“I will be there for the next election but must stand out on this one,” he said.


Two candidates already have turned in their petitions: Kathy Tilque, Gilbert Chamber of Commerce president and CEO, and Busola Obayomi, who works at a risk-management firm and insurance brokerage.

Obayomi had attempted to run for council in 2018 and had fallen short of the required signatures. That experience, he said, taught him to start early this time. He started in October and gathered about 1,600 signatures, he said.

“It is very time-consuming, so it makes sense to start as early as you can,” he said.

Two others who filed Statements of Interest also said they will have the signatures to qualify. One is an incumbent, Vice Mayor Scott Anderson. The other is Redevelopment Commission Chair Tyler Hudgins, who runs a social media consulting firm.

“It’s a lot more difficult [collecting signatures],” said Anderson, who expects to turn in more than 1,300 signatures. “Neighbors don’t really appreciate you coming up to their door, especially if you’re a stranger,”

Said Hudgins by email,Quite frankly, I am more concerned for my fellow citizens of Gilbert at the moment.”

Postponement unlikely

When Gilbert announced it was postponing or canceling its public events, Reynolds wondered if the nominating petition deadline should be postponed.

However, Gilbert Town Clerk Lisa Maxwell said it would take an act of the Arizona Legislature or a judge’s order to do so.

One change has happened with offices closed. Candidates must turn in their nominating petitions by appointment with the town. This week, the Maricopa County Elections Department also announced it would only accept candidate filings by appointment.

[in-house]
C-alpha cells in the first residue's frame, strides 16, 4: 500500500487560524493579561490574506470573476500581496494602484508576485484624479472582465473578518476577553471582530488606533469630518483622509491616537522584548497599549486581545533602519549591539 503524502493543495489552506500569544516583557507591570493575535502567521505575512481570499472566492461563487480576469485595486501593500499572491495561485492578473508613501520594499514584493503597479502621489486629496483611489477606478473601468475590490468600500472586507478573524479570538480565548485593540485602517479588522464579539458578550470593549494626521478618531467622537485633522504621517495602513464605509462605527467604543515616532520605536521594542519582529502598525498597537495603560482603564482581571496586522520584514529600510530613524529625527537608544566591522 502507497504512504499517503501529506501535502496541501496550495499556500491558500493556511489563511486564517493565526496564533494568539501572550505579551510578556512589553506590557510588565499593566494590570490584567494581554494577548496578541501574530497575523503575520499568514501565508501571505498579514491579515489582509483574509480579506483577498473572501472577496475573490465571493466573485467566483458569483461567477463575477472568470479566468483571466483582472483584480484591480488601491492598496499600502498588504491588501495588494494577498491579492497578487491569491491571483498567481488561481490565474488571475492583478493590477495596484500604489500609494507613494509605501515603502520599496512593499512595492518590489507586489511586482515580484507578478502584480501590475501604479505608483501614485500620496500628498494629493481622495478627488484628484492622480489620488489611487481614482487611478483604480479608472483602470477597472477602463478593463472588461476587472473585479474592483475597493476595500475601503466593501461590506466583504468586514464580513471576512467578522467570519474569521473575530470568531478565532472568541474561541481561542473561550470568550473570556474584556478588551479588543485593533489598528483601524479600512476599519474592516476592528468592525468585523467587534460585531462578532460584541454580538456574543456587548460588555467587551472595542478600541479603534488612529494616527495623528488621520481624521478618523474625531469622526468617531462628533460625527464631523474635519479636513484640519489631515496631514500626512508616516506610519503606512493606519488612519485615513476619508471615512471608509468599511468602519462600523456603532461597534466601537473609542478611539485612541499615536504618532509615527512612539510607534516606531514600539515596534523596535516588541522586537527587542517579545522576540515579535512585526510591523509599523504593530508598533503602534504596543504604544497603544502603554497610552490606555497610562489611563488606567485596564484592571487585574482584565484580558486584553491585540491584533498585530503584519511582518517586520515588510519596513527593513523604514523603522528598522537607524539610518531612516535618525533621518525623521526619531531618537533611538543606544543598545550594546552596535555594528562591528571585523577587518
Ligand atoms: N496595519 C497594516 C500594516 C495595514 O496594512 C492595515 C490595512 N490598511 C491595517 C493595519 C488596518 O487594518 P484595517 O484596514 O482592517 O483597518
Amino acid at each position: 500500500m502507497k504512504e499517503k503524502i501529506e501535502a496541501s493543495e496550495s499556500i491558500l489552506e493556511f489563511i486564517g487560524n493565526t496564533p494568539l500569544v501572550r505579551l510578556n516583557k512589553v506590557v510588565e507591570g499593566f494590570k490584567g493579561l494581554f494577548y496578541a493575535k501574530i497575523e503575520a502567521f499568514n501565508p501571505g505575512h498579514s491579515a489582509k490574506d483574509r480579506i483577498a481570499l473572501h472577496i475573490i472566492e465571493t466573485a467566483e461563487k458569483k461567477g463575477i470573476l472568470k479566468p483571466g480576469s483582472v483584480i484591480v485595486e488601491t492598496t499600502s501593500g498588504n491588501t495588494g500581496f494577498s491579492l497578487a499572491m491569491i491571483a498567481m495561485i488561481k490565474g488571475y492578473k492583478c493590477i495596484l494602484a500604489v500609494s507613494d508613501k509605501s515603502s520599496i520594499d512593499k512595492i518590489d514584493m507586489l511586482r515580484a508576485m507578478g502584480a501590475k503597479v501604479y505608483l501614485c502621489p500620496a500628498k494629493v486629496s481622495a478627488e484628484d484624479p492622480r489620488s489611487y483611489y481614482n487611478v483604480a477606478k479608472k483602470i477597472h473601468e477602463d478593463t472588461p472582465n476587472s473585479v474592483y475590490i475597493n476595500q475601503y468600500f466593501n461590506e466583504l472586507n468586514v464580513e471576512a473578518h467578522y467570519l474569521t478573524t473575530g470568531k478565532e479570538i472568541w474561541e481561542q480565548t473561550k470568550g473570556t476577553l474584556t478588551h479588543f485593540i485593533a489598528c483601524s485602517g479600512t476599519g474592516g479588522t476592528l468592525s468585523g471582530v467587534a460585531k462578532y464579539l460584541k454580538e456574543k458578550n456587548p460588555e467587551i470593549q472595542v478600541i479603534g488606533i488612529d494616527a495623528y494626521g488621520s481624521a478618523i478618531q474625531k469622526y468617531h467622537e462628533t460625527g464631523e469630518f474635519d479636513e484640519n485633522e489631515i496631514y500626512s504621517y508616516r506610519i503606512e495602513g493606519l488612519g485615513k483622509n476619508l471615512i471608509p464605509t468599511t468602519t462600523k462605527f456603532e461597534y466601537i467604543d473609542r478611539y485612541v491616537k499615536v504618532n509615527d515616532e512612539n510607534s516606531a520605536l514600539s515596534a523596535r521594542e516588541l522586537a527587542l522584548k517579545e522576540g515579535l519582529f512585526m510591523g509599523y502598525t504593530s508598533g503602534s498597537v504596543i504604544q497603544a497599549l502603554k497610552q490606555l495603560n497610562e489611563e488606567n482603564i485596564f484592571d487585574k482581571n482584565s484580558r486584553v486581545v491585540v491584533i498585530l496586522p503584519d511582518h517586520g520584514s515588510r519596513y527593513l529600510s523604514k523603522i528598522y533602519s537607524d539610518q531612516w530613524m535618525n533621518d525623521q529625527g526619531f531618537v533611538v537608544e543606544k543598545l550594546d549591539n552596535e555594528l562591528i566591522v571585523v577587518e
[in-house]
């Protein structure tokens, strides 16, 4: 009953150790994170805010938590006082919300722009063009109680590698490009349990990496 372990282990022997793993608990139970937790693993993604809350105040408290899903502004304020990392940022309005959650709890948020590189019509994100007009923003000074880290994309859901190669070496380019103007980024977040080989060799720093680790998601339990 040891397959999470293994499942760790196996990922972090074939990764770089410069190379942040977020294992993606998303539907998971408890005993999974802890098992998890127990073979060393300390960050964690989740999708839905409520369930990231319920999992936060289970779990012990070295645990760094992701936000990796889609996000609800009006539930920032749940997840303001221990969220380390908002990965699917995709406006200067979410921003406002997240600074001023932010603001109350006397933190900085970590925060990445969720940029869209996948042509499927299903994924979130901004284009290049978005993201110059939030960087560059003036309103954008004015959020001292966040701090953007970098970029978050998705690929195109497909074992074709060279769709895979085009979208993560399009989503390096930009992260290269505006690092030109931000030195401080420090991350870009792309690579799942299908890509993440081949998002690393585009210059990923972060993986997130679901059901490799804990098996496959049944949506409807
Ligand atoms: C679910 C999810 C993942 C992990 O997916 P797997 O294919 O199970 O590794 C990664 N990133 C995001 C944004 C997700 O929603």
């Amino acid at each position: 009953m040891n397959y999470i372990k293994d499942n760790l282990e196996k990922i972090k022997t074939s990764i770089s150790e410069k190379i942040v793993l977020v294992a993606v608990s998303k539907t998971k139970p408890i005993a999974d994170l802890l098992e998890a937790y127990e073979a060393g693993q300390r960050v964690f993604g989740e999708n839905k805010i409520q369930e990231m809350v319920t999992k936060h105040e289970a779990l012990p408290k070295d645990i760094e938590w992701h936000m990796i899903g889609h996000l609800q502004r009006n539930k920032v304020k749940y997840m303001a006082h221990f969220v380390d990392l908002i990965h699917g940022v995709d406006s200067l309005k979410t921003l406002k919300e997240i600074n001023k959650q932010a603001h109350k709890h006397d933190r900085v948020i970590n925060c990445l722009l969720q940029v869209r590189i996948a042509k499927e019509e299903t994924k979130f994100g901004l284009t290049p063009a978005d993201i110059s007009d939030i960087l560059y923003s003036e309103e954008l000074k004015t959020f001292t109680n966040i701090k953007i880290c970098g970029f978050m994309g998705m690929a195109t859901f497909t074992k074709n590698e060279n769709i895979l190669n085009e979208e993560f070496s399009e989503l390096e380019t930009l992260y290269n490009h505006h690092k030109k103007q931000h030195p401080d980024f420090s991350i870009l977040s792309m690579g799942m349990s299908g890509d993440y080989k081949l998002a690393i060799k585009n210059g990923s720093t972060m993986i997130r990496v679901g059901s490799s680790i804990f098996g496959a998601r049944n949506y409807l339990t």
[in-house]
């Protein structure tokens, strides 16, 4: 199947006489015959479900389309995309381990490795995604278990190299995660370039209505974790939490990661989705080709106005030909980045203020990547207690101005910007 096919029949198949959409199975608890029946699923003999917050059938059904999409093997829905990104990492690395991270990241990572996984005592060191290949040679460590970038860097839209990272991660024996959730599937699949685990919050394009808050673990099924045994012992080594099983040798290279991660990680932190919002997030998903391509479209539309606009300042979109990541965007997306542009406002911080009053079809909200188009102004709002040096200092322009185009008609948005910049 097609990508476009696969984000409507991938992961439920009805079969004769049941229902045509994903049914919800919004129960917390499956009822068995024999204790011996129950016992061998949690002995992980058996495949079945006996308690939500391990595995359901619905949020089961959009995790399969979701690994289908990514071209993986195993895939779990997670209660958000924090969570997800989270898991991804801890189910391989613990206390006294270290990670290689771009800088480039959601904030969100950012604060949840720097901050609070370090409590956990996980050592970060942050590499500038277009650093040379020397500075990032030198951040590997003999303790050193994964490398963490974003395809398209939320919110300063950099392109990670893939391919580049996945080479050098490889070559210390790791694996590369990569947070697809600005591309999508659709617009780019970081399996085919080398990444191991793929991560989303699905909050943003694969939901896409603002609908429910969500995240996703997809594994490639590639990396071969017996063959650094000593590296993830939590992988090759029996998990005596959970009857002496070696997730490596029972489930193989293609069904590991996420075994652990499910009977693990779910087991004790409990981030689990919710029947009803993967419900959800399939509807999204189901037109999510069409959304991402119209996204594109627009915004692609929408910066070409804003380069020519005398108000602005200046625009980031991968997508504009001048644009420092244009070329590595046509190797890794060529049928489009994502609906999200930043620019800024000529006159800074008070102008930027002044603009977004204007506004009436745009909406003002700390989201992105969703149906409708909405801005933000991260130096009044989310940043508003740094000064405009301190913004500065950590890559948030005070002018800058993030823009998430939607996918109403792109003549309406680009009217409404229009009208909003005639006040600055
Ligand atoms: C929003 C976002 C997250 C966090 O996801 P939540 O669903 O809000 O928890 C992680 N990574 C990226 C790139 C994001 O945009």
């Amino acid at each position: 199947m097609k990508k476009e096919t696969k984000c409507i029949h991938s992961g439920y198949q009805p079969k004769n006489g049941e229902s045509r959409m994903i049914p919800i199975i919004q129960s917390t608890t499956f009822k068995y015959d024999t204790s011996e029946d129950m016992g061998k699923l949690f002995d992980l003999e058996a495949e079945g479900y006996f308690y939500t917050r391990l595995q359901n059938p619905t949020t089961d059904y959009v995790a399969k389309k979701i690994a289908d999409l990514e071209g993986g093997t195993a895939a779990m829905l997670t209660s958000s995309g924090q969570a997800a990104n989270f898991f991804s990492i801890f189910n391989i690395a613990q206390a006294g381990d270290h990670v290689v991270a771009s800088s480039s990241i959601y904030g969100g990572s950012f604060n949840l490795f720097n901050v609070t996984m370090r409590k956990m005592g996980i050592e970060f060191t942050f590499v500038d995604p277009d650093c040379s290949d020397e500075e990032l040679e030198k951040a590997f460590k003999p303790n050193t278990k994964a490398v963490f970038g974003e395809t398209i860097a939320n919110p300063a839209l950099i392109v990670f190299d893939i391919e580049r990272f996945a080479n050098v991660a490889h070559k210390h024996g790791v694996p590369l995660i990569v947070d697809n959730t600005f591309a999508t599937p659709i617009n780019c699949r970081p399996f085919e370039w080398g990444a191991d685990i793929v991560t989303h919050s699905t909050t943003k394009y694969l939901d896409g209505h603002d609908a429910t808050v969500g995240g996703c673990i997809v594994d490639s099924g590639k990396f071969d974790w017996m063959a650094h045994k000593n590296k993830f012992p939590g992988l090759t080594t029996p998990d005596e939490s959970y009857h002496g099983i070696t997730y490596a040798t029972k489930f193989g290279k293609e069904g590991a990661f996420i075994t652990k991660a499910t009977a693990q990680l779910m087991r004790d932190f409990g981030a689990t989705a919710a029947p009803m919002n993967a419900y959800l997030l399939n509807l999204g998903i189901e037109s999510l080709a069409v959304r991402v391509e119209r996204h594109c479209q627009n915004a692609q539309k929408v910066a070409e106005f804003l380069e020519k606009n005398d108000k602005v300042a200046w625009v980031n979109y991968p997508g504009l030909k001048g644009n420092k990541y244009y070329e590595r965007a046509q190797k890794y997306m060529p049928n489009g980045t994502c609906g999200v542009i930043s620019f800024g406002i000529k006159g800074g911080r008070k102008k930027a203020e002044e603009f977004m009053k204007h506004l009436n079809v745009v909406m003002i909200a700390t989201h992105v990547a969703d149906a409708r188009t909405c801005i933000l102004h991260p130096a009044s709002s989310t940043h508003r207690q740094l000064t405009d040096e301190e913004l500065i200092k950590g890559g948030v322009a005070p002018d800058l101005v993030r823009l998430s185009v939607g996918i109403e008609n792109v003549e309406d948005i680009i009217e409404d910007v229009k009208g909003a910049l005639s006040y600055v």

Cook’s county spot

When Cook took the county assessor job, he said the Board of Supervisors strongly encouraged him to run for the opening this fall. But for a county spot, he has to gather 4,000 signatures with a mid-February start.

Cook said he assembled his previous council campaigns team and has gathered the 4,000 signatures. However, he wants to get about 5,000 to have a sufficient buffer.

Even with coronavirus shutting down many opportunities, Cook said he has been working through social media channels and running a texting campaign to get more.

“In theory, if everything was normal, this would not have been such a daunting task,” Cook said. “The pandemic has provided a tremendous amount of challenge to us getting signatures—even more now when the governor a couple of weeks ago shut down the restaurants, the libraries, every public meeting that has more than 10 people. It has been just unbelievably difficult.

“But, you know, we like a challenge, and we have overcome challenges in our lives in the past. So again, it's just another hurdle that we have to overcome.”
By Tom Blodgett
Raised in Arizona, Tom Blodgett has spent 30 years in journalism in Arizona and is the editor of the Gilbert edition of Community Impact Newspaper. He is a graduate of Arizona State University, where he now serves as an instructional professional in the Walter Cronkite School of Journalism and Mass Communication and editorial adviser to The State Press, the university's independent student media outlet.